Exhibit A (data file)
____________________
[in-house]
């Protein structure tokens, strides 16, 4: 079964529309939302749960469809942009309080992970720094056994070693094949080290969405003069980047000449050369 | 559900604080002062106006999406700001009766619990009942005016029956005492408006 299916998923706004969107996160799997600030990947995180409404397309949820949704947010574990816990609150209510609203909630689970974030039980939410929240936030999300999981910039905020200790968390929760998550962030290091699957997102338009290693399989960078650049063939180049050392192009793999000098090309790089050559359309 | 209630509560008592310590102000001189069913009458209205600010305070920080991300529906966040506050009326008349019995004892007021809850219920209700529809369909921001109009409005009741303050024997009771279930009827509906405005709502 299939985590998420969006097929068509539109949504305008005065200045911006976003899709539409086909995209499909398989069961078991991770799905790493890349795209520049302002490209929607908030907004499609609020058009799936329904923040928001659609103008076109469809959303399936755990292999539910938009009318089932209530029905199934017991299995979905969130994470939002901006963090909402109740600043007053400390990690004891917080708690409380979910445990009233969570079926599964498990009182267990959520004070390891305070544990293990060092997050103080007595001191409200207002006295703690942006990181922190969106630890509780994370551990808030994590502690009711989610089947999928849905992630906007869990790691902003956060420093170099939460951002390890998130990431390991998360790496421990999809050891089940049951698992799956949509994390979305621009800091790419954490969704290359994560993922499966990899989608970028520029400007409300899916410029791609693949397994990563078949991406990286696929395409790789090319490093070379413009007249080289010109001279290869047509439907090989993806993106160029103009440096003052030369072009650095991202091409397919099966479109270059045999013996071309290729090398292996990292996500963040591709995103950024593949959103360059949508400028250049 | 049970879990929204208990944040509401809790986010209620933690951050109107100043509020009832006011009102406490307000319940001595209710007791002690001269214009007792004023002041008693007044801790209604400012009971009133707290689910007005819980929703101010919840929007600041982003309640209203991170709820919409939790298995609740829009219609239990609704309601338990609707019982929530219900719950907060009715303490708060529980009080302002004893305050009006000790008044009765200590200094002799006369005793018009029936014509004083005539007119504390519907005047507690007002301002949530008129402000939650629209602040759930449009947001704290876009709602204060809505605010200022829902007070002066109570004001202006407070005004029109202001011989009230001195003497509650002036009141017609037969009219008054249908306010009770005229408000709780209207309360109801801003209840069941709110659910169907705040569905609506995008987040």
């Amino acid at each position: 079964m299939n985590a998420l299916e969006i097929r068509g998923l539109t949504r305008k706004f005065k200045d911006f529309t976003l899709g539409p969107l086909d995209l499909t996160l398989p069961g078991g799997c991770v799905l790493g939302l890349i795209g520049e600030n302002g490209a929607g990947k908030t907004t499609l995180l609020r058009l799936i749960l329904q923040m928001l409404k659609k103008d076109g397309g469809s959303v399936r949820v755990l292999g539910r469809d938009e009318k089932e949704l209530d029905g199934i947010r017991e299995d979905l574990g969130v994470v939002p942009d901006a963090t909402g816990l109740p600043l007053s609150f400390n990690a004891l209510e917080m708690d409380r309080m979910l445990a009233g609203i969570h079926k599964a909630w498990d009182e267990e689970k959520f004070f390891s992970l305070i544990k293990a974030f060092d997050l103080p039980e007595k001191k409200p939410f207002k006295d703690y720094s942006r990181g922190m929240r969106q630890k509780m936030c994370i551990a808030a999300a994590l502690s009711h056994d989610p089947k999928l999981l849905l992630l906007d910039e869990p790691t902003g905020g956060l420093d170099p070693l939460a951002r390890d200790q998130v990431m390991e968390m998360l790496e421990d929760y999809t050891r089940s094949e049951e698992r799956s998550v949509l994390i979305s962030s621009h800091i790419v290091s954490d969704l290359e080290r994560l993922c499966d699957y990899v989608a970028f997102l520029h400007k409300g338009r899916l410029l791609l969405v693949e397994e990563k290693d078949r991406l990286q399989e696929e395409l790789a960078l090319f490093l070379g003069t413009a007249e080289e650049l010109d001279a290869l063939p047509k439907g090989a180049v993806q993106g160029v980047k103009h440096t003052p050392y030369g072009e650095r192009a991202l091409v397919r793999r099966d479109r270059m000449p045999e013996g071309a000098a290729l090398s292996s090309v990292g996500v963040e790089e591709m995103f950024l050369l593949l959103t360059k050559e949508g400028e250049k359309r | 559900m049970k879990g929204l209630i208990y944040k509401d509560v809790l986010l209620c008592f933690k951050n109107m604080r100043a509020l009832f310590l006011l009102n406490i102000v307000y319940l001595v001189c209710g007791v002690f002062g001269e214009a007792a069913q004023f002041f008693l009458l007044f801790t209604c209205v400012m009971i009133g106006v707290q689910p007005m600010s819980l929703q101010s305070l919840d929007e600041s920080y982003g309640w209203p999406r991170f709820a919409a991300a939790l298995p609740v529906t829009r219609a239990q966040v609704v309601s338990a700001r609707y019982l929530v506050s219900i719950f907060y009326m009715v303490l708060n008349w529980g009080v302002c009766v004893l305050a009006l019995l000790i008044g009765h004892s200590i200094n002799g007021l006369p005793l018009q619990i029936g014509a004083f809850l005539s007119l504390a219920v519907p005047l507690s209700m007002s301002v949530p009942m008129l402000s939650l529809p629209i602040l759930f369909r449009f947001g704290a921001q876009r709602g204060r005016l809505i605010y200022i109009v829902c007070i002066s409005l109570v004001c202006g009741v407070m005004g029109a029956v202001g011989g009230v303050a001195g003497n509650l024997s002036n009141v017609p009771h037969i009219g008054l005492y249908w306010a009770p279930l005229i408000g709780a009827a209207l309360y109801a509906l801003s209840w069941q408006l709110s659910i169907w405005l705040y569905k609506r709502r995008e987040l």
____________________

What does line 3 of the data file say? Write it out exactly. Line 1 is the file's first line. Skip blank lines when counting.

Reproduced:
């Amino acid at each position: 079964m299939n985590a998420l299916e969006i097929r068509g998923l539109t949504r305008k706004f005065k200045d911006f529309t976003l899709g539409p969107l086909d995209l499909t996160l398989p069961g078991g799997c991770v799905l790493g939302l890349i795209g520049e600030n302002g490209a929607g990947k908030t907004t499609l995180l609020r058009l799936i749960l329904q923040m928001l409404k659609k103008d076109g397309g469809s959303v399936r949820v755990l292999g539910r469809d938009e009318k089932e949704l209530d029905g199934i947010r017991e299995d979905l574990g969130v994470v939002p942009d901006a963090t909402g816990l109740p600043l007053s609150f400390n990690a004891l209510e917080m708690d409380r309080m979910l445990a009233g609203i969570h079926k599964a909630w498990d009182e267990e689970k959520f004070f390891s992970l305070i544990k293990a974030f060092d997050l103080p039980e007595k001191k409200p939410f207002k006295d703690y720094s942006r990181g922190m929240r969106q630890k509780m936030c994370i551990a808030a999300a994590l502690s009711h056994d989610p089947k999928l999981l849905l992630l906007d910039e869990p790691t902003g905020g956060l420093d170099p070693l939460a951002r390890d200790q998130v990431m390991e968390m998360l790496e421990d929760y999809t050891r089940s094949e049951e698992r799956s998550v949509l994390i979305s962030s621009h800091i790419v290091s954490d969704l290359e080290r994560l993922c499966d699957y990899v989608a970028f997102l520029h400007k409300g338009r899916l410029l791609l969405v693949e397994e990563k290693d078949r991406l990286q399989e696929e395409l790789a960078l090319f490093l070379g003069t413009a007249e080289e650049l010109d001279a290869l063939p047509k439907g090989a180049v993806q993106g160029v980047k103009h440096t003052p050392y030369g072009e650095r192009a991202l091409v397919r793999r099966d479109r270059m000449p045999e013996g071309a000098a290729l090398s292996s090309v990292g996500v963040e790089e591709m995103f950024l050369l593949l959103t360059k050559e949508g400028e250049k359309r | 559900m049970k879990g929204l209630i208990y944040k509401d509560v809790l986010l209620c008592f933690k951050n109107m604080r100043a509020l009832f310590l006011l009102n406490i102000v307000y319940l001595v001189c209710g007791v002690f002062g001269e214009a007792a069913q004023f002041f008693l009458l007044f801790t209604c209205v400012m009971i009133g106006v707290q689910p007005m600010s819980l929703q101010s305070l919840d929007e600041s920080y982003g309640w209203p999406r991170f709820a919409a991300a939790l298995p609740v529906t829009r219609a239990q966040v609704v309601s338990a700001r609707y019982l929530v506050s219900i719950f907060y009326m009715v303490l708060n008349w529980g009080v302002c009766v004893l305050a009006l019995l000790i008044g009765h004892s200590i200094n002799g007021l006369p005793l018009q619990i029936g014509a004083f809850l005539s007119l504390a219920v519907p005047l507690s209700m007002s301002v949530p009942m008129l402000s939650l529809p629209i602040l759930f369909r449009f947001g704290a921001q876009r709602g204060r005016l809505i605010y200022i109009v829902c007070i002066s409005l109570v004001c202006g009741v407070m005004g029109a029956v202001g011989g009230v303050a001195g003497n509650l024997s002036n009141v017609p009771h037969i009219g008054l005492y249908w306010a009770p279930l005229i408000g709780a009827a209207l309360y109801a509906l801003s209840w069941q408006l709110s659910i169907w405005l705040y569905k609506r709502r995008e987040l």